Photo credit: Don DeBold
As the warm summer temperatures are fading into cool crisp autumn mornings, we start to reshift our focuses from carefree fun to preparing for the cold winter ahead. And we’re not the only ones doing so. If you slow down to watch, you’ll notice that much of the wildlife around you is beginning to prepare for the coming lean months. Squirrels are gathering their winter stock piles and deer are foraging and fattening up in preparation for when the grasses and foliage is no longer readily available. The birds have started to plan for the long winter as well. While you may have abandoned your bird feeders and bird baths in the heat of summer, now is the time to start preparing those bird havens.
You may think it’s too early to begin feeding your birds again, but, in fact, now is when your feathered friends are planning and plotting ahead for their winter food sources. A well stocked feeder in the fall will provide resident birds with a familiar and reliable source of food throughout the winter and will also help migratory birds to calorie-load as they fly to their preferred wintering grounds.
There is a variety of seed and food options that you can provide to the birds in your neighborhood that will keep them happy and help them to build up their winter fat stores. Seed mixes that include black oil sunflower seeds, safflower seeds, niger seeds, white millet, and broken nuts are always a hit with most backyard birds. A block of hanging suet is a great way to attract insect-eating birds such as woodpeckers, chickadees, bluebirds, titmice, jays, and wrens. (Here are some great suet recipes that you can make at home!) You can even put out some chopped fruits - especially apples and oranges! - for the birds to enjoy.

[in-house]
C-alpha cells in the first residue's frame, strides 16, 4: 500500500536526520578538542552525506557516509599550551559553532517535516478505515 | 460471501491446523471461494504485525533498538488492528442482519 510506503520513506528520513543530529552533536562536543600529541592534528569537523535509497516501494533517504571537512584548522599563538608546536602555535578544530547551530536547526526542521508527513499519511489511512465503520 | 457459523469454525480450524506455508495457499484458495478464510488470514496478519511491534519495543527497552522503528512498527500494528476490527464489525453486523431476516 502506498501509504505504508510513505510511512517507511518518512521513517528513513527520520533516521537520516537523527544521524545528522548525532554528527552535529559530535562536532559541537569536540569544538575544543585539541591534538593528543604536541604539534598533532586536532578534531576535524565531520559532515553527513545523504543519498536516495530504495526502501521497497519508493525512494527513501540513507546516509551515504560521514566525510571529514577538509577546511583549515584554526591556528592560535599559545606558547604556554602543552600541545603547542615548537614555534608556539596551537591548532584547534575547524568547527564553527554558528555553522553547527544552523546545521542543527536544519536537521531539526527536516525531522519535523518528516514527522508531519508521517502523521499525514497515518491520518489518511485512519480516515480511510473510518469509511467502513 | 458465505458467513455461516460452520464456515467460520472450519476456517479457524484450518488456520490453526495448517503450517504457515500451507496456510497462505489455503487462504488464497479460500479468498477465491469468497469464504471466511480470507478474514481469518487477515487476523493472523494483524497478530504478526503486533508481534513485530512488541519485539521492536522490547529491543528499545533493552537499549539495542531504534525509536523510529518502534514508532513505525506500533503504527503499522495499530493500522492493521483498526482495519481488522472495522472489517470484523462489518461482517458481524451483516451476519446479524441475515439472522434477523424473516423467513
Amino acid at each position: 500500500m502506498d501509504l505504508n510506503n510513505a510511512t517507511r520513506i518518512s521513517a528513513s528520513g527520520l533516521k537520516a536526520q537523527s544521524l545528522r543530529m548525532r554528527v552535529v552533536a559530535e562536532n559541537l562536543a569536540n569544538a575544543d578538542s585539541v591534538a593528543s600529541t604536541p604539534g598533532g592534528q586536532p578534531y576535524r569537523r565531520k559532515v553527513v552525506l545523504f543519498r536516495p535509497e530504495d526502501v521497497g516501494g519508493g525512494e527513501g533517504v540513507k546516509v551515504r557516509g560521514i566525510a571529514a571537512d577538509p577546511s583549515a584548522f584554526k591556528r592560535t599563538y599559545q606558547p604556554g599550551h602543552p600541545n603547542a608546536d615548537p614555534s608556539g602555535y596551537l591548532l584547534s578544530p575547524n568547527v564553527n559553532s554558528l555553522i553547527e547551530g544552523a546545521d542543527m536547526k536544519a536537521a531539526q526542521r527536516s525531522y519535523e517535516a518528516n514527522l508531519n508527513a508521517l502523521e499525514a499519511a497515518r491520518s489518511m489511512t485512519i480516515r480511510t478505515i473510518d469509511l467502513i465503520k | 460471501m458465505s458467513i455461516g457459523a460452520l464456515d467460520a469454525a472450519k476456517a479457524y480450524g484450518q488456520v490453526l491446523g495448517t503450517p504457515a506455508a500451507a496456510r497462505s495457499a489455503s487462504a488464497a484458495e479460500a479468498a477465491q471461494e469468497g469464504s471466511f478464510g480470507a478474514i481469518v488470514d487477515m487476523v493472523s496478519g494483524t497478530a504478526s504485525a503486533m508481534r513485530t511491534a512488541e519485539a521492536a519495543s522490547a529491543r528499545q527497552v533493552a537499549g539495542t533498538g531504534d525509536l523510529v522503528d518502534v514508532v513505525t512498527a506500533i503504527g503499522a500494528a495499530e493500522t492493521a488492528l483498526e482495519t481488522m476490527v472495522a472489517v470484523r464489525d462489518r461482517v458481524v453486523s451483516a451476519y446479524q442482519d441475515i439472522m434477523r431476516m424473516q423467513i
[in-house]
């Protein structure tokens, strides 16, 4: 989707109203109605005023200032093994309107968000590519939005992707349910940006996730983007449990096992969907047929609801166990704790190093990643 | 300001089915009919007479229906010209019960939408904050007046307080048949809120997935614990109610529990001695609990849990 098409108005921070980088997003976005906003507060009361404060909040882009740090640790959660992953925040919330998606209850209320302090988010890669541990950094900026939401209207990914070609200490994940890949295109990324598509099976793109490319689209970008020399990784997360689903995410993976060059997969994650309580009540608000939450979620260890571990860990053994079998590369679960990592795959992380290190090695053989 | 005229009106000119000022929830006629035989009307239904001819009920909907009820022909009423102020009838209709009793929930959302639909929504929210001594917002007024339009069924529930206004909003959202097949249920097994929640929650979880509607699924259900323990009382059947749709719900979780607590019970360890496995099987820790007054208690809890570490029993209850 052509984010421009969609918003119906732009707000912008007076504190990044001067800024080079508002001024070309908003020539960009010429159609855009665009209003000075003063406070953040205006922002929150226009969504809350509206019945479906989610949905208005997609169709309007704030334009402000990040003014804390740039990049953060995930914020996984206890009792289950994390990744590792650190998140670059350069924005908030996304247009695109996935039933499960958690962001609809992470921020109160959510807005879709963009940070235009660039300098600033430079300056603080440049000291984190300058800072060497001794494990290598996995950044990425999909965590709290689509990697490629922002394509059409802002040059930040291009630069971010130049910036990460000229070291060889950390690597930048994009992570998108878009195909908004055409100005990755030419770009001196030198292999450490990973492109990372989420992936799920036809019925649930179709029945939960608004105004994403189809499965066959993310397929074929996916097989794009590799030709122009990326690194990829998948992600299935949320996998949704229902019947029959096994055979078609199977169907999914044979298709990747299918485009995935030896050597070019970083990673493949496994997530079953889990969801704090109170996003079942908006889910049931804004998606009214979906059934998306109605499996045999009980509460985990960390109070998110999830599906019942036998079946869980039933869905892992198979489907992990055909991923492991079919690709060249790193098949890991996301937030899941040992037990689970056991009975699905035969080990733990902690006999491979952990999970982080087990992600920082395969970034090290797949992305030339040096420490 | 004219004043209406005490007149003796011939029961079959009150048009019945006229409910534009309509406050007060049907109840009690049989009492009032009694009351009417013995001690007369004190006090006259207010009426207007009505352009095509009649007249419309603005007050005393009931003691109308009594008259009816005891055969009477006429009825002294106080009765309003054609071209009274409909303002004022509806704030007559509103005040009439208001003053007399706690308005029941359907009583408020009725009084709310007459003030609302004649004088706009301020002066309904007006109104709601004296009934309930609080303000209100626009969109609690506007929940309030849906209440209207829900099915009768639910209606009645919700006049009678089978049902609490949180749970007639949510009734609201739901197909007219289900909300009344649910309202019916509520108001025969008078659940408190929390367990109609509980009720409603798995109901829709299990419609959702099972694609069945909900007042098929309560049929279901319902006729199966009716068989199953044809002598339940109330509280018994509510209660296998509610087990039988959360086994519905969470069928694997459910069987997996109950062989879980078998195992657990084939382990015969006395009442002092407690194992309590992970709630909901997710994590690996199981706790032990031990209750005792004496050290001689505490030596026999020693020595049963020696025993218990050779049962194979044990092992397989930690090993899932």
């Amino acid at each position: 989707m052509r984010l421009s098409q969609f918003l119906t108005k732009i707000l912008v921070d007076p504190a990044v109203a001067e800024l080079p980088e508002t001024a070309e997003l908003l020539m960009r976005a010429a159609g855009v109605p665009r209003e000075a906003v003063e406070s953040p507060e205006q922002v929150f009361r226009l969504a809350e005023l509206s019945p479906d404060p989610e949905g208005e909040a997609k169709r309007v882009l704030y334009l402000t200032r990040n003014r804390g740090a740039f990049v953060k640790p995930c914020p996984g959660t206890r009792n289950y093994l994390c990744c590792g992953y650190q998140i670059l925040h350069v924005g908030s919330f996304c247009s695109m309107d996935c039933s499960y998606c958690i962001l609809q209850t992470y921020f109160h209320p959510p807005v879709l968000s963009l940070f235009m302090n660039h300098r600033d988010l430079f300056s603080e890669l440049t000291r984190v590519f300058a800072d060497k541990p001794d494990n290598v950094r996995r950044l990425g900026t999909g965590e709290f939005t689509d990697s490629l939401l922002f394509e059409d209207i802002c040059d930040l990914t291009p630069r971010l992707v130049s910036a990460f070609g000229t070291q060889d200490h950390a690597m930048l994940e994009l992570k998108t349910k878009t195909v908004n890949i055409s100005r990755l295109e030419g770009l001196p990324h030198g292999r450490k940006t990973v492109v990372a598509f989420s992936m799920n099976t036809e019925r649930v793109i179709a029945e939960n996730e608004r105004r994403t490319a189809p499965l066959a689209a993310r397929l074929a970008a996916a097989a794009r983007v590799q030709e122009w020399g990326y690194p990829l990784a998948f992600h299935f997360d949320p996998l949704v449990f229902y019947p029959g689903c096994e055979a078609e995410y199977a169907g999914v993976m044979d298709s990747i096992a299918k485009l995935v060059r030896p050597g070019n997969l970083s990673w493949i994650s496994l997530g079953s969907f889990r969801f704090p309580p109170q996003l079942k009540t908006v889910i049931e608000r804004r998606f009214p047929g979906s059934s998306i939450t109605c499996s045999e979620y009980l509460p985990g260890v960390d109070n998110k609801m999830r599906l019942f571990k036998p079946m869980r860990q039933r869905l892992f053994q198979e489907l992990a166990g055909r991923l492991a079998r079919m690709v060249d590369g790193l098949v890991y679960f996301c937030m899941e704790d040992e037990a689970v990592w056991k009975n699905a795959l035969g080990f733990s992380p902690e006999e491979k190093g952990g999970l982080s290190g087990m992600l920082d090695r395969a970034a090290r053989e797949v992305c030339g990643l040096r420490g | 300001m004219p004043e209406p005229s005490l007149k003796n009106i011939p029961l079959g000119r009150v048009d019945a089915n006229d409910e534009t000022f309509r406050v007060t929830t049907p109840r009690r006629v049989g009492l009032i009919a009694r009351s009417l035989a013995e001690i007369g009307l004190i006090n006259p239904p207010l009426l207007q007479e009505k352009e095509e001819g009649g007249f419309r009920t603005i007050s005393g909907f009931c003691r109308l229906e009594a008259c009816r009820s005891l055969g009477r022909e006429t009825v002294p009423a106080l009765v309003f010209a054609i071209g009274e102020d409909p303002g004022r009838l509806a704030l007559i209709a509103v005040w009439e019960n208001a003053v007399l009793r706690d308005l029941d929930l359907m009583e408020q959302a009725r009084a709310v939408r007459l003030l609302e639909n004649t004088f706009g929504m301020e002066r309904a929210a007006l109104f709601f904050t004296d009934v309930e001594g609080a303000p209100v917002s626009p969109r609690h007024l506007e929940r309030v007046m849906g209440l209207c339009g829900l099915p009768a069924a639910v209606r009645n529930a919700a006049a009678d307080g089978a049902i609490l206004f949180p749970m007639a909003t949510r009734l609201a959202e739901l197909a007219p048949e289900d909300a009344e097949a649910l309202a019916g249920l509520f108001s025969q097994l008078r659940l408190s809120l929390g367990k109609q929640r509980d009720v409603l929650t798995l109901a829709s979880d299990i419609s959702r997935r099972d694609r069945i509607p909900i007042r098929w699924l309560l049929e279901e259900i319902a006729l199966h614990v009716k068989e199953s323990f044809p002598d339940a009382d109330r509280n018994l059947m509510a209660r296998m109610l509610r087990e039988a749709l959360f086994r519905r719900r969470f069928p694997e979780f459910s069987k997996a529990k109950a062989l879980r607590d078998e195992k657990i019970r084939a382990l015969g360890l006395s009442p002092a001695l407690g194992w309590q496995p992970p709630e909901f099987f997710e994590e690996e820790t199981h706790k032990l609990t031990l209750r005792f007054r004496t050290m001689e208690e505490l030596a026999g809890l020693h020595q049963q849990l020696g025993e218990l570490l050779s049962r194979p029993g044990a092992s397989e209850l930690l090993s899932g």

A fun way to hang fruit for your birds.
One thing that most people forget during this time of year and throughout the winter is water. In many cases, both resident and migratory birds are seeking out fresh, unfrozen water. In regions where water sources freeze early and often, fresh water is hard to find for our feathered friends. Keeping your bird bath filled throughout the colder months can be a lifesaving measure for the birds in your community.
Do you have any favorite seed mixes or suet recipes that your backyard birds love? Share in the comments!